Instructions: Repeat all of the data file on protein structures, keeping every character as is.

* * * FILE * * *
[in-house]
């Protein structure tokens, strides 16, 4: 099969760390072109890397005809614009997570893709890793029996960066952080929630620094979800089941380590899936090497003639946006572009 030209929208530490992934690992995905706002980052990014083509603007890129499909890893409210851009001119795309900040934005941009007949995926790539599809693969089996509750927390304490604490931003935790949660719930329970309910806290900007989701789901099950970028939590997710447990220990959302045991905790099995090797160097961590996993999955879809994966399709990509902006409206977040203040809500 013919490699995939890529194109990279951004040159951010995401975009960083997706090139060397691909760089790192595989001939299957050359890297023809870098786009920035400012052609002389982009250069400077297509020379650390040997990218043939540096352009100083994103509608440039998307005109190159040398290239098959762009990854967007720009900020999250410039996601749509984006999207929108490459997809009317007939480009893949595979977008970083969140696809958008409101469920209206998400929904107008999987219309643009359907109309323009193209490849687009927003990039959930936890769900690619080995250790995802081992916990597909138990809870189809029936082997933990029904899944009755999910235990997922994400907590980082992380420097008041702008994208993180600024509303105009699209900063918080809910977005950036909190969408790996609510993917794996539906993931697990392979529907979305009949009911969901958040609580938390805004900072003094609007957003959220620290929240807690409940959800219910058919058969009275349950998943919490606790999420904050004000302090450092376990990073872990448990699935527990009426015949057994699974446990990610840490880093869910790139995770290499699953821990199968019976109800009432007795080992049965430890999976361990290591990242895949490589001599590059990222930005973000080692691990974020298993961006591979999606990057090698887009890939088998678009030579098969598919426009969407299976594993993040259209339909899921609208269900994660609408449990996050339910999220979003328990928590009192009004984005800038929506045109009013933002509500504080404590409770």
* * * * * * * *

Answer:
[in-house]
């Protein structure tokens, strides 16, 4: 099969760390072109890397005809614009997570893709890793029996960066952080929630620094979800089941380590899936090497003639946006572009 030209929208530490992934690992995905706002980052990014083509603007890129499909890893409210851009001119795309900040934005941009007949995926790539599809693969089996509750927390304490604490931003935790949660719930329970309910806290900007989701789901099950970028939590997710447990220990959302045991905790099995090797160097961590996993999955879809994966399709990509902006409206977040203040809500 013919490699995939890529194109990279951004040159951010995401975009960083997706090139060397691909760089790192595989001939299957050359890297023809870098786009920035400012052609002389982009250069400077297509020379650390040997990218043939540096352009100083994103509608440039998307005109190159040398290239098959762009990854967007720009900020999250410039996601749509984006999207929108490459997809009317007939480009893949595979977008970083969140696809958008409101469920209206998400929904107008999987219309643009359907109309323009193209490849687009927003990039959930936890769900690619080995250790995802081992916990597909138990809870189809029936082997933990029904899944009755999910235990997922994400907590980082992380420097008041702008994208993180600024509303105009699209900063918080809910977005950036909190969408790996609510993917794996539906993931697990392979529907979305009949009911969901958040609580938390805004900072003094609007957003959220620290929240807690409940959800219910058919058969009275349950998943919490606790999420904050004000302090450092376990990073872990448990699935527990009426015949057994699974446990990610840490880093869910790139995770290499699953821990199968019976109800009432007795080992049965430890999976361990290591990242895949490589001599590059990222930005973000080692691990974020298993961006591979999606990057090698887009890939088998678009030579098969598919426009969407299976594993993040259209339909899921609208269900994660609408449990996050339910999220979003328990928590009192009004984005800038929506045109009013933002509500504080404590409770």